$10 Credit on New Activation.
|Mon-Fri||10:00 AM||07:00 PM|
|Saturday||11:00 AM||06:00 PM|
|Sunday||CLOSED / By Appointment|
$10 Credit on New Activation.
When does it pay to repair your smartphone or tablet versus just buying something brand new?
Apple's new iPhone is getting bigger and better. Samsung's latest flagship phone sports sleek and sexy curves. But just because there are a bunch of new gadgets coming out loaded with all the latest and greatest tech's appeal, it doesn't mean it's smart to get a new device right this second. Even if your current handset is a few years old, has a scratch or two, or boasts the battery life of a sloth, you might be wasting some serious cash by replacing — versus repairing — your smartphone right now.
The screen is cracked - One in 10 people are walking around with cracked smartphones right now. If you like your phone but can't deal with a broken screen check out our cell Phone repair pricing and see how much it will cost to get your gadget back in tip-top shape. Replacing screens should cost around $100. Chances are that's going to be a heck of a lot cheaper than buying a whole new phone, and you can use the money you saved on something you really need… like a case and Tempered Glass that will save your phone from getting cracked again!
Sometimes fixing a dying laptop, cracked screen, busted motherboard, or blinky game console is almost as pricey as buying a new one. When that happens, you have a pretty tough decision to make: Do you stick with what you’ve been using and love, or get something shiny and new? Here’s what you should consider before making the choice.
It might seem like new tech is always preferable to repairing older gear, but that’s only true if every upgrade is a good one. When we talked abouthow to make this decision when it comes to cars, we noted there’s a lot more to the picture there, and there’s more here too. Let’s tease out some of the things you should think about—depending on your situation, spending some cash to get new might be better than repairing what you have, and in other cases you might be better off fixing what you have.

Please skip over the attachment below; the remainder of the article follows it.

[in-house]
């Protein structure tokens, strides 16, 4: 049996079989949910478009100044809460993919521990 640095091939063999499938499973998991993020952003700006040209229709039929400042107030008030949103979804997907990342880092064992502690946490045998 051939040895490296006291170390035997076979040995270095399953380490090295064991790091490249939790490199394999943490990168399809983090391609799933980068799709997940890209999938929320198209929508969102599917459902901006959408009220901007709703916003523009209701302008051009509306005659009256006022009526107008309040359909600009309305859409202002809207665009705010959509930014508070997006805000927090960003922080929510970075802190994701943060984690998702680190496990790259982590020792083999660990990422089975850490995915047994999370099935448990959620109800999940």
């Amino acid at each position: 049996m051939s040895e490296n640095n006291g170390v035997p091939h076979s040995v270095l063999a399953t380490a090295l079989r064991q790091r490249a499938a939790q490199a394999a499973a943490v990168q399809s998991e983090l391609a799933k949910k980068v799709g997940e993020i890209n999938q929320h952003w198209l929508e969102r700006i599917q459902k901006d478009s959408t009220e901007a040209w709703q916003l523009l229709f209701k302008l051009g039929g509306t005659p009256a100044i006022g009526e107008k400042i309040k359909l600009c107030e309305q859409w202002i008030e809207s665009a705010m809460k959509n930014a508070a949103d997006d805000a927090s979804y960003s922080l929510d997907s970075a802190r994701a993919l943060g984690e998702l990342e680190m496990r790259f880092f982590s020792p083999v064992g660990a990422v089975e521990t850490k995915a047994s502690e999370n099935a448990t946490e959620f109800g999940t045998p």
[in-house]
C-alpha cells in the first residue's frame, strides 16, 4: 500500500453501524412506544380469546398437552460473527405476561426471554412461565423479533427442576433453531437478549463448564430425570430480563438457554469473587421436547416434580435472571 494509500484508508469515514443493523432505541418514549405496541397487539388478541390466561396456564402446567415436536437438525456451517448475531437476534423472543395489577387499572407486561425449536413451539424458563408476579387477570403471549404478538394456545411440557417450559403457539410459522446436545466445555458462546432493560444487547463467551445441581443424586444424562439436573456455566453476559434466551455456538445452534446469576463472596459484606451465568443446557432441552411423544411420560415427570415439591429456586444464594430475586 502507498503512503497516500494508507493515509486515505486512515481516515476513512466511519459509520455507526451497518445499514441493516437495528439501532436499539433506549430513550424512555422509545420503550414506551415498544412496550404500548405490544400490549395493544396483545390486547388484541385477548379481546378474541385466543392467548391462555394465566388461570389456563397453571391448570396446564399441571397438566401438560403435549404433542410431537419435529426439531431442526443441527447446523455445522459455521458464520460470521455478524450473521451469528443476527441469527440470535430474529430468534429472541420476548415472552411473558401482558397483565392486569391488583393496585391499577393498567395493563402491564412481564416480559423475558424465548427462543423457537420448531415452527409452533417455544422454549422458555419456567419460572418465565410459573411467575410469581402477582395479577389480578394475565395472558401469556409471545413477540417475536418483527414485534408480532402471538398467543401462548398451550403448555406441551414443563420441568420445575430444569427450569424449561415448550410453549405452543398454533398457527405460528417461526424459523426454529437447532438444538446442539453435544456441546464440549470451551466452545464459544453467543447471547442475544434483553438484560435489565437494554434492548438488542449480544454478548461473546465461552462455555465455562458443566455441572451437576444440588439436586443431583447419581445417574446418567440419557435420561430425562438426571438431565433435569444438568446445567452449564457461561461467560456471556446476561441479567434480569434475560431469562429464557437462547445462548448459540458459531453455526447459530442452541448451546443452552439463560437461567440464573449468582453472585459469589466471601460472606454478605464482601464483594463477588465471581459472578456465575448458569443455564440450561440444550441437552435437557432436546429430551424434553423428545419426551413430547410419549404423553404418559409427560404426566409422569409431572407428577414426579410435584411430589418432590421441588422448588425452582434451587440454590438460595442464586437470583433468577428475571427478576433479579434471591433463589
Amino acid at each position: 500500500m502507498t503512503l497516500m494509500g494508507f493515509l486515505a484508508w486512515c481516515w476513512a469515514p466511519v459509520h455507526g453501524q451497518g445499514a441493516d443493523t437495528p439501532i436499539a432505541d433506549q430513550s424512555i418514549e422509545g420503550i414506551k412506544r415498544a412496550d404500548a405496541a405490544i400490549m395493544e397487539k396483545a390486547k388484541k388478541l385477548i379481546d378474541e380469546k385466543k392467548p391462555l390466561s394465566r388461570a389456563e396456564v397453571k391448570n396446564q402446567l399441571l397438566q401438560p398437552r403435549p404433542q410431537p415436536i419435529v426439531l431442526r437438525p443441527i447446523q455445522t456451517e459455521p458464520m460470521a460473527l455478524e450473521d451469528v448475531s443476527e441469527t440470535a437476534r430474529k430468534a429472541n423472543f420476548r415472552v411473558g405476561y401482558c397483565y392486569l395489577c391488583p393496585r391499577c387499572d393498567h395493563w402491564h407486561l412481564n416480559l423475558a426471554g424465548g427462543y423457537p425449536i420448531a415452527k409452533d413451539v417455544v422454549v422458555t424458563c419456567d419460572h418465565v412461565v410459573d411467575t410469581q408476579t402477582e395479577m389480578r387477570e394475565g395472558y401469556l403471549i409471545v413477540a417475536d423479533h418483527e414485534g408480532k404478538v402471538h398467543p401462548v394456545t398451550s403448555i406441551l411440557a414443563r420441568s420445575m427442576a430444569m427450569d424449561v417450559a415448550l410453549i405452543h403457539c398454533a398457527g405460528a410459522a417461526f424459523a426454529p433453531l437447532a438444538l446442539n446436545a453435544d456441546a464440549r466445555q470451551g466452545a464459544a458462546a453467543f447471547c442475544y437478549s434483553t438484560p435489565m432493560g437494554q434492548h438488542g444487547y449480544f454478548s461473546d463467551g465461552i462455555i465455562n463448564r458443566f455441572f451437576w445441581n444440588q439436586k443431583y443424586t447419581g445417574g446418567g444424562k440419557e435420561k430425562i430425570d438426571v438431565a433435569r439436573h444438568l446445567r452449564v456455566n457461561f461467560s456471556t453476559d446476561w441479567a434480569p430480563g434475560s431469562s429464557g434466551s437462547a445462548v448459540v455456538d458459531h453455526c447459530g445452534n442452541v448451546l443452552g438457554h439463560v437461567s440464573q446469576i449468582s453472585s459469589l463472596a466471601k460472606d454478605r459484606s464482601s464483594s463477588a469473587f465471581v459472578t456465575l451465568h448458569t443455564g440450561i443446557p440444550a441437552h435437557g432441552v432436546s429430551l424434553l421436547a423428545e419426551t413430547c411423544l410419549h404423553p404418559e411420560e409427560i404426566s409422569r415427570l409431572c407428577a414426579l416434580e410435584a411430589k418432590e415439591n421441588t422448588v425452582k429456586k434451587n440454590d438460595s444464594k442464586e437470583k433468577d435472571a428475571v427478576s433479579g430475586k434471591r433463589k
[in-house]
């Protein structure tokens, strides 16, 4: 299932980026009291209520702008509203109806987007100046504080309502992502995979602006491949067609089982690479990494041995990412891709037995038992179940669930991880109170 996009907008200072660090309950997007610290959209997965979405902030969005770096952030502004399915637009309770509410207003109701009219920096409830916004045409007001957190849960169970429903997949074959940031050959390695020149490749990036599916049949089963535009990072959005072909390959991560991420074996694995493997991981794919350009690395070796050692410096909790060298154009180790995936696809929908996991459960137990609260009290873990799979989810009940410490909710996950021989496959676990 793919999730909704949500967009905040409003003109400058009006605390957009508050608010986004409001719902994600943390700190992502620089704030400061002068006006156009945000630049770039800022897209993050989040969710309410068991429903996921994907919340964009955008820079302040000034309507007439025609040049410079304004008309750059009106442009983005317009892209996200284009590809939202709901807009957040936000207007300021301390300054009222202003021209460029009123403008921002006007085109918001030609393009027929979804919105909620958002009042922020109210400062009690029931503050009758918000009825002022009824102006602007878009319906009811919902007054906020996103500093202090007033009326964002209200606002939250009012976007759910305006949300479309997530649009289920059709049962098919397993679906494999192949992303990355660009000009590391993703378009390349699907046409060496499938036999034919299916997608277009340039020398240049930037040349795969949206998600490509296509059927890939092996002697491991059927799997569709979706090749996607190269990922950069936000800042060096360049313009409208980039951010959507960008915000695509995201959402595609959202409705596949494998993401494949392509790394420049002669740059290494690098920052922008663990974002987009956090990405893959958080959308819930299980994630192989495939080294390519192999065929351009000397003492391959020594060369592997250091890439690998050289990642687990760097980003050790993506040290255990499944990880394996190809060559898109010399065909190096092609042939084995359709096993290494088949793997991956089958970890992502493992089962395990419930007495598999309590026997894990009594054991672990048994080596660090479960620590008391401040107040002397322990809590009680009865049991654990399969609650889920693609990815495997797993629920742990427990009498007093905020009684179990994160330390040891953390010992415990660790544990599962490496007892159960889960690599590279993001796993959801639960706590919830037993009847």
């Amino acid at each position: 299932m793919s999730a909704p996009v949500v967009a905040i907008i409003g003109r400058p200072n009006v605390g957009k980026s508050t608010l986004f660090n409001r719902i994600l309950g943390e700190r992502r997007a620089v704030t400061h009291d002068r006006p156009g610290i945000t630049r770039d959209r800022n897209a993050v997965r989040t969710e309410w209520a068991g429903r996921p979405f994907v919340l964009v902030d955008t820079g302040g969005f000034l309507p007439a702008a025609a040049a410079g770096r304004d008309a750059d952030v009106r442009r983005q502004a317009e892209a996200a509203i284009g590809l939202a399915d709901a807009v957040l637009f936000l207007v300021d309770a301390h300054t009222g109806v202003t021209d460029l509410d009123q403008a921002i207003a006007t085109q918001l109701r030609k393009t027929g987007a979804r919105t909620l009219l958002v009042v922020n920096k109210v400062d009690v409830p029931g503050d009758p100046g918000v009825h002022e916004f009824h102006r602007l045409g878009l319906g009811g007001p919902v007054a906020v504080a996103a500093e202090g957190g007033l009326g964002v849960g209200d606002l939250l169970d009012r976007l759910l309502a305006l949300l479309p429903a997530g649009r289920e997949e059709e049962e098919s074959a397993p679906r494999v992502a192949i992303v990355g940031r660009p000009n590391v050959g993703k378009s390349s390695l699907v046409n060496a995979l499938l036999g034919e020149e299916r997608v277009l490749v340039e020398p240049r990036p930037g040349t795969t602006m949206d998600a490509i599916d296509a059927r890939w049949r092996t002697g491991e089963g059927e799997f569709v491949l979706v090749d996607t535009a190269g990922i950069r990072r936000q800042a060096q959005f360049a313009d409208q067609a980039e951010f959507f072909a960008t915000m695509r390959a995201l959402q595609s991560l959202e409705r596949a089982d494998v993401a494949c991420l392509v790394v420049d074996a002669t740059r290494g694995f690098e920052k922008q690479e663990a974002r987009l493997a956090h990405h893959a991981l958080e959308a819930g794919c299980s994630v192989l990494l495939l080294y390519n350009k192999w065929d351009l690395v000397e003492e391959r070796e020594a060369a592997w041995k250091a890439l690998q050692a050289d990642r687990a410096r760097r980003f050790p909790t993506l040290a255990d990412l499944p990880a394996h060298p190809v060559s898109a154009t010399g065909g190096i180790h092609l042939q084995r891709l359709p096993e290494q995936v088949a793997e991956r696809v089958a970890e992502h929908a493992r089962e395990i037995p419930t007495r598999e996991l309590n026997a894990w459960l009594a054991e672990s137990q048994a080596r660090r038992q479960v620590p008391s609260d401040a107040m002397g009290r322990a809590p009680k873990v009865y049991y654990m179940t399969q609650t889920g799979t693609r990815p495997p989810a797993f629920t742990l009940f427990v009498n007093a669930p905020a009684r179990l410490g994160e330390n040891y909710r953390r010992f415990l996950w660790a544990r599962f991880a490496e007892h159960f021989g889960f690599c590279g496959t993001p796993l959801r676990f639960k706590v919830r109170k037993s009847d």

Remember, not everything “new” is an “upgrade.” It might seem like you’re getting something better by nature, since presumably you’ll get a new, unused item instead of repairing your used gear, but if the thing you’re buying new doesn’t suit you as well as what you have already, it’s not an upgrade. For example, the current-gen Moto X is a great phone, but if you, like many people, preferred the smaller, thinner version compared to the newer, bigger one, you might be unhappy with the upgrade. Sure, it’s technically better, spec-wise, but we all know that whether you enjoy using something comes down to more than specs.
On the other hand, the money you’d spend repairing your old device could go towards getting you something new. Maybe instead of repairing a cracked screen, you can spend a little more and get a newer phone with a better camera, or instead of replacing your laptop’s motherboard you can afford the latest model with more storage and memory than the one you had. Think about that before you make the decision to repair your old device or buy a replacement. If you’re going to spend your money buying new instead of repairing what you use and love, you should make sure you’re actually getting something that’s better for you than what you have.